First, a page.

As a kid growing up in Minnesota, I always found it a little cruel that they branded cattle and wondered what it would be like to be a steer that gets branded. Now I know.
I have done many difficult things in my life and career, and will do whatever is needed for our kids. But one thing I have never done is to clip a baby’s fingernails. It sounds simple, but the truth is it’s like defusing a bomb. One false move and you go from a calm baby to a screaming bonanza.
And sorry guys, but women are much more likely to possess the nerves of steel required for this operation. I am fortunate to be married to one such specialist.
Still, from time to time, we forget to clip his nails and realize that T’s nails are ready to be trimmed. That’s normally no big deal.
But recently, I was holding him and his nails were a bit long and he was in a feisty mood, and little Zorro decided to leave behind a TRBL brand – and made a small gash on my forehead and a cut on my nose. Now I know how the cattle feel.
Timothy has always been a very good sleeper – 9 hours a night – but he started crying lightly in his crib early one morning recently. An important skill for a baby to learn is to ‘self calm’ himself. This means that some of the time that he’s crabby or irritated and is crying, he is able to settle down on his own, without being soothed by us. You don’t want every small irritation to send him into a tizzy. But every parent knows the eternal question of ‘do we go get the baby or let him cry it out?’. In this case, we decided to give him a few minutes and what would happen. We’d love to say that this was the result of a lengthy conversation about the long term benefits of calming himself, but it was more like two sleepy parents who didn’t want to get out of bed making a pinky promise not to blame the other if it turned out badly. And fortunately, the wee man stopped his crying after a few minutes and we all got some more time to sleep.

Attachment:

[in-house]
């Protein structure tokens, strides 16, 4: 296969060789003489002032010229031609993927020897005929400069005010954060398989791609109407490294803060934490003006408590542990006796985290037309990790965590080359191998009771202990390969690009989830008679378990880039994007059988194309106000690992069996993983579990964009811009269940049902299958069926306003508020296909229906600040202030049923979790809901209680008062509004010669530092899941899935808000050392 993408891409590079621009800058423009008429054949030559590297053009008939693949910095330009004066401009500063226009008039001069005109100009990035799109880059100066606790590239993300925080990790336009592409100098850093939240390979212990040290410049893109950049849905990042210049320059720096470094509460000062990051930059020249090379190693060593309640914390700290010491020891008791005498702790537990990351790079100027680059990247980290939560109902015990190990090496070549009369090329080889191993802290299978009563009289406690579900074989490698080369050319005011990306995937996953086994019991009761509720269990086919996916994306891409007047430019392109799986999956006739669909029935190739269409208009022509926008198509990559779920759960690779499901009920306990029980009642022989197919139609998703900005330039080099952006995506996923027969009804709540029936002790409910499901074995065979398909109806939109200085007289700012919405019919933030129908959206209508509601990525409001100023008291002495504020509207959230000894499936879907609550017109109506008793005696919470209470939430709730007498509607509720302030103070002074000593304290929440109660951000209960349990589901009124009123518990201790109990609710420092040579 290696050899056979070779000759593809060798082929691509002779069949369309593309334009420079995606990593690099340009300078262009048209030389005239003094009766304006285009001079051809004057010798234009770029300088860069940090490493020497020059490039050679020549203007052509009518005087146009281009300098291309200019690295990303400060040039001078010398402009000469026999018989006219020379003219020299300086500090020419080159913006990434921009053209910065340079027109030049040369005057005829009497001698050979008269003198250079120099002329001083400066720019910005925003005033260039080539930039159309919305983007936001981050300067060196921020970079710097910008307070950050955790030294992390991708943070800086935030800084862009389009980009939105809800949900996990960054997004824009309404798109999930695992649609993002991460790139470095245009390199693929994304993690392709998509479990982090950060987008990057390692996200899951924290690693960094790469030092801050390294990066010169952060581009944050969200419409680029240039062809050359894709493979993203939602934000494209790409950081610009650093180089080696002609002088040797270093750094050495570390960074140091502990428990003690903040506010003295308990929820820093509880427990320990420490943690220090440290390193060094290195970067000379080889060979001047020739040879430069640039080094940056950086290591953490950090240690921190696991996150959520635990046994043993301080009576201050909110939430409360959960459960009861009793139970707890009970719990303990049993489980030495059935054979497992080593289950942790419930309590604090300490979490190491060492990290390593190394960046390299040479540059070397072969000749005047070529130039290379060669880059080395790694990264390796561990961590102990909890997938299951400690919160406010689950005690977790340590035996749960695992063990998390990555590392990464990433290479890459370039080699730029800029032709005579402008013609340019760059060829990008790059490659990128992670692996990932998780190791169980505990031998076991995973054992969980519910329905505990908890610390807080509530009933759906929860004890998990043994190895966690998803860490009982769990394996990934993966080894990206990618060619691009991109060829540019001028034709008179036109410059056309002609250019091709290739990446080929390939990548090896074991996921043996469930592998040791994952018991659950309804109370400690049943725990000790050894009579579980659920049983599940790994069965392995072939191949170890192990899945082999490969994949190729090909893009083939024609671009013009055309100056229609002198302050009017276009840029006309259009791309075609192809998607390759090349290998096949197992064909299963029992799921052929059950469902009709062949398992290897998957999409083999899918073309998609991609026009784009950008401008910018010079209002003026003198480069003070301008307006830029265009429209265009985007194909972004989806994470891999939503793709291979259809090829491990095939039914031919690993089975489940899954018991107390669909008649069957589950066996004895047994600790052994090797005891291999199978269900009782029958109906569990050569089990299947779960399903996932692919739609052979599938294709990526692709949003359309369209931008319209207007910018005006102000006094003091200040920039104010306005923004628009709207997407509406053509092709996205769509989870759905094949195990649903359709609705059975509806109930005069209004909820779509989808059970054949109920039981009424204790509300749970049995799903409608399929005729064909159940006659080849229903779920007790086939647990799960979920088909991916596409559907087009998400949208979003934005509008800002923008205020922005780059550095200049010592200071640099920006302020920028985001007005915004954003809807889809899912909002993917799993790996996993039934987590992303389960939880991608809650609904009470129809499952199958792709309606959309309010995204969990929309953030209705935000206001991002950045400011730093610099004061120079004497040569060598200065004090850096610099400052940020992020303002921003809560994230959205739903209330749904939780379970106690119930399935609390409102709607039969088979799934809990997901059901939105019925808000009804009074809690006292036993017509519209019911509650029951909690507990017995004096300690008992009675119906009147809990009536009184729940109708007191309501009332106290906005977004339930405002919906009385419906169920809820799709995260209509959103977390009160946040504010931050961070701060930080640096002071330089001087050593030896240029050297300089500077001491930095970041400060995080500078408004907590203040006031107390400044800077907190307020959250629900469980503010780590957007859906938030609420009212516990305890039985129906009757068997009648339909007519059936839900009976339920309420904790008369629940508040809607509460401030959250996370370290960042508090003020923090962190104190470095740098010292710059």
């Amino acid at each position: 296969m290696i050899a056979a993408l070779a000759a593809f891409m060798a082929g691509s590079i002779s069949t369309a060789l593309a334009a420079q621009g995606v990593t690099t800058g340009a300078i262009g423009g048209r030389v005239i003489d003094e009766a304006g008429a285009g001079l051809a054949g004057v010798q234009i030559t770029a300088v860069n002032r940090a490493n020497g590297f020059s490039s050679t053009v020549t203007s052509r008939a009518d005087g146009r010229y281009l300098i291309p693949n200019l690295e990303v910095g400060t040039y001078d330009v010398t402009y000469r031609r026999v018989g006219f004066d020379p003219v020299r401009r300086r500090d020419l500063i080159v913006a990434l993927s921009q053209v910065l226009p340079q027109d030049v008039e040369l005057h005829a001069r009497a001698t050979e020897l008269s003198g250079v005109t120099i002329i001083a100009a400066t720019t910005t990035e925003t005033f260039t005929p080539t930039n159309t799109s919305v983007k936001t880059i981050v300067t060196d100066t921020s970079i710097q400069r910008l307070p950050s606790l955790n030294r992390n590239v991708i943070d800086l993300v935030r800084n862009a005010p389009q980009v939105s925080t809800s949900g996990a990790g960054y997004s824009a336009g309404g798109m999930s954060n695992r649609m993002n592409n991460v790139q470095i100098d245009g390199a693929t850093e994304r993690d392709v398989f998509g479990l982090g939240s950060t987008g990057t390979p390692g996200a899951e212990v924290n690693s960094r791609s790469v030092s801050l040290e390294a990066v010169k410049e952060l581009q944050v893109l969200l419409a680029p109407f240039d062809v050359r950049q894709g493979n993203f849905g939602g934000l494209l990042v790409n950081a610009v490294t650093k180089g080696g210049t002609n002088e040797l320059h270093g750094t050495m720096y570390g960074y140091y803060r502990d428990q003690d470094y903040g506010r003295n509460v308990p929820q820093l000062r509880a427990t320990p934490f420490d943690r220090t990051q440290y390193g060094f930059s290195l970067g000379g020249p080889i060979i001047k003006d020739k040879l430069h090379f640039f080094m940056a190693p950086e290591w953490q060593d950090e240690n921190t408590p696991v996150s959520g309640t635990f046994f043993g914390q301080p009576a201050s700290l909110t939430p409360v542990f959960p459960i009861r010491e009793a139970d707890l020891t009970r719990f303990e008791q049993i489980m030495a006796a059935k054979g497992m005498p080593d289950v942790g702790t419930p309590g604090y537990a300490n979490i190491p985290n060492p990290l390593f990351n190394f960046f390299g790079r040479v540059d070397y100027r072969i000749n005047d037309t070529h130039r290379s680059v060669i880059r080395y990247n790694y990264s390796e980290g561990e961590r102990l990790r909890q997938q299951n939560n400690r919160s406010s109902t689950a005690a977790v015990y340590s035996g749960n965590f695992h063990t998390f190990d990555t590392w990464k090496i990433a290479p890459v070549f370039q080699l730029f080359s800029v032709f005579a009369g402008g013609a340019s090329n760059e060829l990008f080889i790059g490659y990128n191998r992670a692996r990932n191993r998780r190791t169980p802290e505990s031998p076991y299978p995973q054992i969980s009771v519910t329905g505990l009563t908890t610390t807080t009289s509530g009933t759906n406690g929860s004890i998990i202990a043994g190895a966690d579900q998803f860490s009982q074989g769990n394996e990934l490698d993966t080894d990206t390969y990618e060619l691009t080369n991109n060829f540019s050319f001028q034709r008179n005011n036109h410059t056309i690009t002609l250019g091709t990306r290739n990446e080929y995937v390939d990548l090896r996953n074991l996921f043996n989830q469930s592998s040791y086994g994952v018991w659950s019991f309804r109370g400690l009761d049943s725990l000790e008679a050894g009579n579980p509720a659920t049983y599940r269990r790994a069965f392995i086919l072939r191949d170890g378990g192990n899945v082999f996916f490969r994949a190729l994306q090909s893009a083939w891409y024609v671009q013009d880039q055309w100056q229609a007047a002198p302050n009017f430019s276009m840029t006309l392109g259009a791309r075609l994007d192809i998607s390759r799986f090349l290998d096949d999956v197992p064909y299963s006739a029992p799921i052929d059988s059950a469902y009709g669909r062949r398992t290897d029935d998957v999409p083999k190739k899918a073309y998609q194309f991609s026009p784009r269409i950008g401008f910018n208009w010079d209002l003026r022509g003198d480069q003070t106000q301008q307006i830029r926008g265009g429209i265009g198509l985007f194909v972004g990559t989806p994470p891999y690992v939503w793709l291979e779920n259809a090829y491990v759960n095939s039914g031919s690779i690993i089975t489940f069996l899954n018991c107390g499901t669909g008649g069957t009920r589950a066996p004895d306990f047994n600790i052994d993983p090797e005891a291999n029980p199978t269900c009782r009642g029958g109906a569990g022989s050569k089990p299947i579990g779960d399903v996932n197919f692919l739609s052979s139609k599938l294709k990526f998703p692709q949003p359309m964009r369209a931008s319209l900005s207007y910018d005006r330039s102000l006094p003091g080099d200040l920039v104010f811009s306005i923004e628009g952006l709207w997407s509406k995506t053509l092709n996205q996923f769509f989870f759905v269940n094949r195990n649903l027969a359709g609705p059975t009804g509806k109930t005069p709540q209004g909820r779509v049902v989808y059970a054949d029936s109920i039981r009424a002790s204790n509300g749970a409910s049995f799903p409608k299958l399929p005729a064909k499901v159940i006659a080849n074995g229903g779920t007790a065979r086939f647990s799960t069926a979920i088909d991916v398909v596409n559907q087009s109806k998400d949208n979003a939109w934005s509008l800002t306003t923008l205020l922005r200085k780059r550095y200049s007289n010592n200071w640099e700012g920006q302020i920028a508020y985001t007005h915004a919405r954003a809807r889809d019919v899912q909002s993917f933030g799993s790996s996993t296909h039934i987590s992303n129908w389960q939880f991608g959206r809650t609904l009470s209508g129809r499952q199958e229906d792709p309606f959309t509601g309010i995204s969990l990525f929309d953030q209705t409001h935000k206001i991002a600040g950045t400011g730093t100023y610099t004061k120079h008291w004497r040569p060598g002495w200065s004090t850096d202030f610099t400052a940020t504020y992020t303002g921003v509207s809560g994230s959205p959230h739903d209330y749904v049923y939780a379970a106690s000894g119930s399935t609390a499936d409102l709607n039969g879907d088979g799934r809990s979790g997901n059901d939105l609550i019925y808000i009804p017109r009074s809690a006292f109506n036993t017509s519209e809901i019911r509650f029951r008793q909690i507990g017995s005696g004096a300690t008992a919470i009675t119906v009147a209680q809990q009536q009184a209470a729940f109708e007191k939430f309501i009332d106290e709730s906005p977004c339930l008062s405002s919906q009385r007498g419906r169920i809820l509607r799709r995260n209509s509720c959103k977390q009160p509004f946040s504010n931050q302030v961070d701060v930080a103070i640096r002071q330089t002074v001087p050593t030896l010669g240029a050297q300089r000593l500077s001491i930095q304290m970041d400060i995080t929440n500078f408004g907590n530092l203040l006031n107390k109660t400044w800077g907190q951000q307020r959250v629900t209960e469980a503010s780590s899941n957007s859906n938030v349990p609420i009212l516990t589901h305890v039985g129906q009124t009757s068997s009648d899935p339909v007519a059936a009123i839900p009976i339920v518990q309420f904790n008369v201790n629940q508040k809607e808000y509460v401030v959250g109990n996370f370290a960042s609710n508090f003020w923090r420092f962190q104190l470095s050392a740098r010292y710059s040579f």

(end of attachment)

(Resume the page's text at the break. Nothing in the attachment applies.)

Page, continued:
Thanks to whoever invented the concept of ‘self calm.’ In a polarizing election year, we adults would benefit from taking a lesson from the younger members of the audience.
We very much appreciate how supportive people have been since Timothy was born. But we can’t help but feel a little guilty when people tell us “you’ve been through so much” or compliment us on how well we’ve handled things with Timothy.
Because our current situation is really not so tough, and is actually pretty amazing.
Here’s the deal.
First, the challenges of the ‘Timothy situation’ have been mostly inconvenience and a lot of time. Boo hoo. It brought fears and concerns but they haven’t materialized. It’s like a tornado warning where nothing happens. The tornado threatened — T could have suffered from serious health issues or he could have had major developmental delays, etc — but it hasn’t come yet. You might feel anxious waiting out a possible tornado, but it ain’t anything close to dealing with the real thing. Disabilities can present major issues, but we’ve been very lucky so far.
Secondly, we have many friends enduring great difficulties – terminal diseases, divorce, lost loved ones, etc. We pray for these people, and know that their trials keep our speed bumps in perspective.
And most importantly, it’s hard to capture, even in a rambling blog, the joys, lessons and gifts of TRBL. I’ve only written about a fraction of those precious moments. Any baby is an incredible addition to a house. A child with a disability has the potential to open you to new learning, fresh perspective and relationships. And having this all happen when we’re older and wiser and have the benefit of two insightful and loving daughters who help us celebrate and make sense of it all is pretty remarkable.
Life at the Lees is not always gum drops and buffalo wings, and we still worry a lot about Timothy and we know that life holds no guarantees for the future. But as of today — still no tornado, others have endured much, much more than us and we have this amazing little boy.
We are very blessed.